It feels like we were just here, that it’s not time yet for the self-reflection and rededication of these upcoming forty days. Everything came and went so quickly this year. It was hard to be excited for the seasons, to celebrate Jesus’s resurrection in a virtual Mass and then his birth in socially distant pews. It doesn’t feel like it happened if the family didn’t crowd around the table, or if I didn’t watch a video tutorial on how to fold a palm cross. We tried our best. I made holiday meals for two, video conferencing with the rest of the family while we ate. I put on a fancy dress for Christmas dinner, though a much smaller dinner than we’re used to. Admittedly, I read fewer books—I didn’t often have the mental capacity to read—and didn’t update this blog as often as I would’ve liked. But this year was strange for all of us. I don’t think many of us had the mental capacity for much of anything.
I know that I need Lent this year. I use it as a chance to recharge and put my priorities in order. Ascension Press has a “What should I do for Lent?” quiz, and I’m not surprised that my result was “Add a devotion!” That always made more sense to me than giving something up. (This year I learned that some people give up hot showers. Listen, I have my limits.) In a sense, it’s “giving up” my wasted time. Most days after dinner, I plop on the couch and play games until it’s time to go to bed because I’m too drained to do anything else. It’s fine to relax, but not for three hours. I have a daily examen journal that I’ll start using again. I’ll keep my rosary handy, and maybe finally memorize the Hail Holy Queen prayer. There’s plenty to do, and it’s only my own laziness that keeps me from doing it.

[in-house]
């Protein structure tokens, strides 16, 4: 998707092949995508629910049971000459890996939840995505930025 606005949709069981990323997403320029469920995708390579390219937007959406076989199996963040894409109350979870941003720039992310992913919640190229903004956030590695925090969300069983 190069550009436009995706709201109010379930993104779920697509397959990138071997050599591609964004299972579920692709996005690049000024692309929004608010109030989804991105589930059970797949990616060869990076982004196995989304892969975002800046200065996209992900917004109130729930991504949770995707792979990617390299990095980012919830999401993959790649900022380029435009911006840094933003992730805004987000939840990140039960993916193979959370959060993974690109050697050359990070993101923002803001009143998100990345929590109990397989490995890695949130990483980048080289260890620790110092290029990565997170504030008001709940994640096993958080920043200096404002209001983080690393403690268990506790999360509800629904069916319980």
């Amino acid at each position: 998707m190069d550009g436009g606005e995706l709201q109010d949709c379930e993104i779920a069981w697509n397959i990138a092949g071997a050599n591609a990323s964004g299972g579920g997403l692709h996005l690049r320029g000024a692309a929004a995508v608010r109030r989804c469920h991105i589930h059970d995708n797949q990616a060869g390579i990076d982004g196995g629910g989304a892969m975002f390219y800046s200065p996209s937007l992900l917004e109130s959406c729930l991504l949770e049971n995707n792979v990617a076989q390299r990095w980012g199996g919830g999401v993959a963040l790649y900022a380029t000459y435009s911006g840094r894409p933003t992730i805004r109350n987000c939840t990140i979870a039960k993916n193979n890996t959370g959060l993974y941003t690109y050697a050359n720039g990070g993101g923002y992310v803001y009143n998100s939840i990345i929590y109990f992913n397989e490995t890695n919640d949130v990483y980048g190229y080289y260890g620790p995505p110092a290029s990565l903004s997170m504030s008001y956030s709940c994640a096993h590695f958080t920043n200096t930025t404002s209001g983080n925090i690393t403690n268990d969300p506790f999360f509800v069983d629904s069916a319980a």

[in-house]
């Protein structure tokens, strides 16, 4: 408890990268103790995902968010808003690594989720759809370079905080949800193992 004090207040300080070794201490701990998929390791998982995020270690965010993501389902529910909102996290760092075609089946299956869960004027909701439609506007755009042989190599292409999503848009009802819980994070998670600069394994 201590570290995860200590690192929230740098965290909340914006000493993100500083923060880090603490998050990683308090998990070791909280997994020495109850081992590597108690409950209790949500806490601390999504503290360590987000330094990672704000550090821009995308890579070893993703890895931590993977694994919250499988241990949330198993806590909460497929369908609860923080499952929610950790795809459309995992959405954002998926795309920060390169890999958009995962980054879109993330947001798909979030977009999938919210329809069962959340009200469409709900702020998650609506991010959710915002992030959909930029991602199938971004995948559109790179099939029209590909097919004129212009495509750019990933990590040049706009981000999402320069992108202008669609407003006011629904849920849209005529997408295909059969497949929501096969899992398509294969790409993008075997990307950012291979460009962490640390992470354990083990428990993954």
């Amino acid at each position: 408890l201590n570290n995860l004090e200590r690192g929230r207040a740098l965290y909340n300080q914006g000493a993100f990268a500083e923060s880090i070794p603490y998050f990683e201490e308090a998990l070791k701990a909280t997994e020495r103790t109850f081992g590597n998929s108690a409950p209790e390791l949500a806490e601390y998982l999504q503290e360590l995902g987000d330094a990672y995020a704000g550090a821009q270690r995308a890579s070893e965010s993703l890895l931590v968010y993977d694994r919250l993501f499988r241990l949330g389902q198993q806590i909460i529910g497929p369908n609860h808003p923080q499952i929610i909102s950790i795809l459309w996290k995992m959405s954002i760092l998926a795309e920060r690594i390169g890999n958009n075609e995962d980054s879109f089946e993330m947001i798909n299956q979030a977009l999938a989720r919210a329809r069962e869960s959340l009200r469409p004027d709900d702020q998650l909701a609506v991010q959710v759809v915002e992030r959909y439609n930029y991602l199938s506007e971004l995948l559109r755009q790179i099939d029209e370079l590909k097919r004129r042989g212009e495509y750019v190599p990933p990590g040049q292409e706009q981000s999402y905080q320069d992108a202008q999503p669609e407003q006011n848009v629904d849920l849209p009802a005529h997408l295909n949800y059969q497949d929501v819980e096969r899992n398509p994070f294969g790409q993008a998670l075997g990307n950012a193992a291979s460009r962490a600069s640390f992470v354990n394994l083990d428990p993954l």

This is a season to get back on track. The first and easiest for me is to plan my reading, and I have a couple books lined up already:
Love & Responsibility, Pope St. John Paul II
Preparing for Easter, C.S. Lewis
EWTN’s free reflection ebook, with accompanying weekly emails!
Lent is always the same theme for me—be silent, listen to God, refocus. I always think this is the year things will change, that I’ll finally achieve that higher spiritual plane and bask in the light of God’s glory. That’s not going to happen, as long as I’m here on Earth. It’s a worthy goal, and I feel a bit of that light when I do let God speak. But things will always get muddy again; I’ll get distracted, or lose focus, or simply act like a human being. That’s why this time of refocus is good. Maybe I’m finally coming out of “quarantine.” I remember the last time I attended Mass before the shutdown, when they emptied the holy water fonts. Though it was only March, it felt like Good Friday began at that moment. Those months were like desert wandering that I never really emerged from, even after Easter. Maybe now, almost a year later, I finally am.